In Deuteronomy is found the instruction: Justice, justice you shall pursue.
The rededication of a memorial was but one step in the decades-long campaign to gain justice for Leo Frank, who was lynched on Aug. 17, 1915, in the Marietta woods near where Roswell Road intersects Interstate 75 today.
The memorial, which the Georgia Department of Transportation had removed four years ago in preparation for road construction, now stands anchored in a sidewalk in a grassy area carved out by GDOT.
Those in attendance on the morning of August 23 came to remember the evil perpetrated a short distance away.
“Leo Frank was innocent. And those four words have eluded polite conversation in Atlanta and in Marietta for over a century,” declared Rabbi Steve Lebow of Temple Kol Emeth.
The memorial had been located across Roswell Road near Frey’s Gin Road, close to where Frank, the 31-year-old Jewish superintendent of a downtown Atlanta pencil factory, was hanged at daybreak, following his kidnapping overnight from the state prison in Milledgeville.
Frank was to have spent the remainder of his days there, after Gov. John Slaton, in one of his last acts in office, commuted the death sentence Frank received after a jury found him guilty of the April 26, 1913, murder of 13-year-old Mary Phagan, who worked at the factory.
Those planners and executioners of the lynching included leading citizens of Cobb County.
Lebow, whose Reform congregation is located a few miles from the memorial, is a vocal advocate for a complete exoneration of Frank, who was granted a limited pardon by the state in 1986, on the grounds that he was denied a fair trial and that the state failed to protect him in prison.
“You know, we have a saying, that ‘justice delayed is justice denied,” Lebow told the assembled. “And Frank has had his justice delayed. He’s still guilty in the official records of the state of Georgia. Yet every historian, every politician, and every prosecutor knows that Leo Frank was innocent.”
The restored memorial reads: “Near this location on August 17, 1915, Leo M. Frank, the Jewish superintendent of the National Pencil Company in Atlanta, was lynched for the murder of thirteen-year-old Mary Phagan, a factory employee. A highly controversial trial field by societal tensions and anti-Semitism resulted in a guilty verdict in 1913. After Governor John M. Slaton commuted his sentence from death to life in prison, Frank was kidnapped from the state prison in Milledgeville and taken to Phagan’s hometown of Marietta where he was hanged before a local crowd. Without addressing guilt or innocence, and in recognition of the states failure to either protect Frank or bring his killers to justice, he was granted a posthumous pardon in 1986.”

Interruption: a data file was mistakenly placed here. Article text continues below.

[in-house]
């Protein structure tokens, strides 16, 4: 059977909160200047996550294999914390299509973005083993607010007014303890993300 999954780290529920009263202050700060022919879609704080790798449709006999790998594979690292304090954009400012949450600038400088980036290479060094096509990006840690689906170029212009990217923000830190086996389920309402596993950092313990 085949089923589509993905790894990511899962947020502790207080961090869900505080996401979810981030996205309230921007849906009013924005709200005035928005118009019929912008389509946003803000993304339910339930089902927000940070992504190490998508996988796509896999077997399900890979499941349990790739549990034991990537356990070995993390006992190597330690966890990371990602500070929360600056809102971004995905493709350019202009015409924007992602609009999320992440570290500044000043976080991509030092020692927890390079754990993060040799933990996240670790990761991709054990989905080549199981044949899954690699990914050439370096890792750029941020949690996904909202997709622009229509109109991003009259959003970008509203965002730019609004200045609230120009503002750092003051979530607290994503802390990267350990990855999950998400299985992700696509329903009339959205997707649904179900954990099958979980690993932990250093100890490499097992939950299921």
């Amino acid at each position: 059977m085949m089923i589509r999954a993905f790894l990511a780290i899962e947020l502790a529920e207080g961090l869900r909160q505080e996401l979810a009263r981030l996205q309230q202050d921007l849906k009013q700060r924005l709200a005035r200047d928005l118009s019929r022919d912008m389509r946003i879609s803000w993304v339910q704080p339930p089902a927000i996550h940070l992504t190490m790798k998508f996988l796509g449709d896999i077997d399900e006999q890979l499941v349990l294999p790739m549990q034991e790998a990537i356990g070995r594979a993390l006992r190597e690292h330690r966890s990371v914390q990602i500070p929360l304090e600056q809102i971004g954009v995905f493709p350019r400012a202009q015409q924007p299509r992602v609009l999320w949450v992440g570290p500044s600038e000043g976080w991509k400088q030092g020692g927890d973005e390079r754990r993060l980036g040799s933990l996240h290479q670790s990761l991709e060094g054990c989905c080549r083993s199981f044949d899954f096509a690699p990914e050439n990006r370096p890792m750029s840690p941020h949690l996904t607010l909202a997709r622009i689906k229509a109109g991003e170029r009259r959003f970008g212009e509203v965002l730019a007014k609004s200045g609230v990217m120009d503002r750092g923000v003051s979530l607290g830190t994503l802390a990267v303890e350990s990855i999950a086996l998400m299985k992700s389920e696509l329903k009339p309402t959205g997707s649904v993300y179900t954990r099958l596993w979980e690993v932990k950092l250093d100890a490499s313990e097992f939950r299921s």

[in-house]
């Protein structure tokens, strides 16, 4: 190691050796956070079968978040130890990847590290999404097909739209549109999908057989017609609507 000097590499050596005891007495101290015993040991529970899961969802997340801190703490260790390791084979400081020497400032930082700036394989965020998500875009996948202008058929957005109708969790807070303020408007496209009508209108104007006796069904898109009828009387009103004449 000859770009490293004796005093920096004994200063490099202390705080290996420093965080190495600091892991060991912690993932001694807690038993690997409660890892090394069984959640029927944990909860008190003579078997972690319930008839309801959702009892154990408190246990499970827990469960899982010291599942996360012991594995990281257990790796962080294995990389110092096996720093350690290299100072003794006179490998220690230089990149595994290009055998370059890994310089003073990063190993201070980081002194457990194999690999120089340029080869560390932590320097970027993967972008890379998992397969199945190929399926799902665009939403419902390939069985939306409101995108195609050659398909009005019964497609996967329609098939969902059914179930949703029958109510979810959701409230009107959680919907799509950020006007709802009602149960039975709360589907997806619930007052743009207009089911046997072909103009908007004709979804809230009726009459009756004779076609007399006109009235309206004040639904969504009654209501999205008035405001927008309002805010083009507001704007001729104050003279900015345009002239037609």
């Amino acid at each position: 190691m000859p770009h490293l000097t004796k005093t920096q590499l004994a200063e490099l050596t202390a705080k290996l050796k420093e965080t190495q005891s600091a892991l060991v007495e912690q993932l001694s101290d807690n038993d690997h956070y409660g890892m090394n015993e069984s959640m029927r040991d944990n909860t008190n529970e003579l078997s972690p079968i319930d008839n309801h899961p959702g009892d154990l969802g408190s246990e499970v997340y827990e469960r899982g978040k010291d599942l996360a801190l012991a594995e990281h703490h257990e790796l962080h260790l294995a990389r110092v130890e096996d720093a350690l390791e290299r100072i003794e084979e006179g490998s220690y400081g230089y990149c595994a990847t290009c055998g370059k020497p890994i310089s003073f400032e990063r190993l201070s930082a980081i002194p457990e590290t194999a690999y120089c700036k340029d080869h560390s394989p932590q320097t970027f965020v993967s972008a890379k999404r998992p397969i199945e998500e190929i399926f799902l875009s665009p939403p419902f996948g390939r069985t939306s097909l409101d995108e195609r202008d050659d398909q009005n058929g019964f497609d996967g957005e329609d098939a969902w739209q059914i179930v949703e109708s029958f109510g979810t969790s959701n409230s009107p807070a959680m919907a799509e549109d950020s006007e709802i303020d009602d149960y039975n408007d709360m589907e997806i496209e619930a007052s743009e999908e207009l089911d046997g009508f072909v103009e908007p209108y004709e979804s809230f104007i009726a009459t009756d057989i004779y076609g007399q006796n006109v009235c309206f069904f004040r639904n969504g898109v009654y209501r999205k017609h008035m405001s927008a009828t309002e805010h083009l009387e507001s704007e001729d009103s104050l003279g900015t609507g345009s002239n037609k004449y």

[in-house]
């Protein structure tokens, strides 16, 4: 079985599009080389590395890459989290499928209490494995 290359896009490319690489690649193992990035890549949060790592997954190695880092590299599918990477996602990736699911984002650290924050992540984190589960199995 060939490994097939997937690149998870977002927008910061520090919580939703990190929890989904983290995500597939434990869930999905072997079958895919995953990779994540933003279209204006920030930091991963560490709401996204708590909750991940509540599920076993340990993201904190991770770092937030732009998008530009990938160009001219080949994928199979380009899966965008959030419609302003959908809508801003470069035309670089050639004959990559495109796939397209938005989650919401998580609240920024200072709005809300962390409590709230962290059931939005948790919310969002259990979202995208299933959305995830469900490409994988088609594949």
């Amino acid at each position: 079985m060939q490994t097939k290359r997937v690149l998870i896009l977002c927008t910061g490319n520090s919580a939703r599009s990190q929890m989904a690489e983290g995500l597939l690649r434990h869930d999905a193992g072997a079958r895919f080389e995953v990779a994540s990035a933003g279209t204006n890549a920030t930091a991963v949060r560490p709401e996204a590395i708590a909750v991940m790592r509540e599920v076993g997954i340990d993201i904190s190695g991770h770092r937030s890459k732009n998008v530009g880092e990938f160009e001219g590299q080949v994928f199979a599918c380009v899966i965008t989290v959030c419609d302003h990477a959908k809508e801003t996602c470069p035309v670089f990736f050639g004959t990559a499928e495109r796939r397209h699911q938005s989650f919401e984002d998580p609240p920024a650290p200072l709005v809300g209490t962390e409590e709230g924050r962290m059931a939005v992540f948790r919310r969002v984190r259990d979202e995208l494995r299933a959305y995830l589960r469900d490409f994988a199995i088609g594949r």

Below those words are listed the Georgia Historical Society, the Jewish American Society for Historic Preservation, and Temple Kol Emeth.
The placement of the memorial is a sign, Lebow said, that the state of the Georgia and the Georgia Historical Society “tacitly understand” that Frank was a victim, and not the killer. “So, we are slowly moving in our community to realize the horrors of lynching toward all, but also the ultimate exoneration of Leo Frank,” he said.
Following the ceremony, as a crepe myrtle tree provided by the Southeast regional office of the Anti-Defamation League was planted several feet from the memorial, some in attendance took their turn placing a shovelful of dirt into the hole.
Frank is buried at Mount Carmel Cemetery in the New York borough of Queens. His Atlanta-native widow, Lucille Selig Frank, never remarried and died in 1957, and her ashes are buried between her parents’ graves in the Oakland Cemetery in Atlanta.
A little more than two miles west of the Leo Frank memorial, in the Marietta City Cemetery, is the grave of Mary Phagan.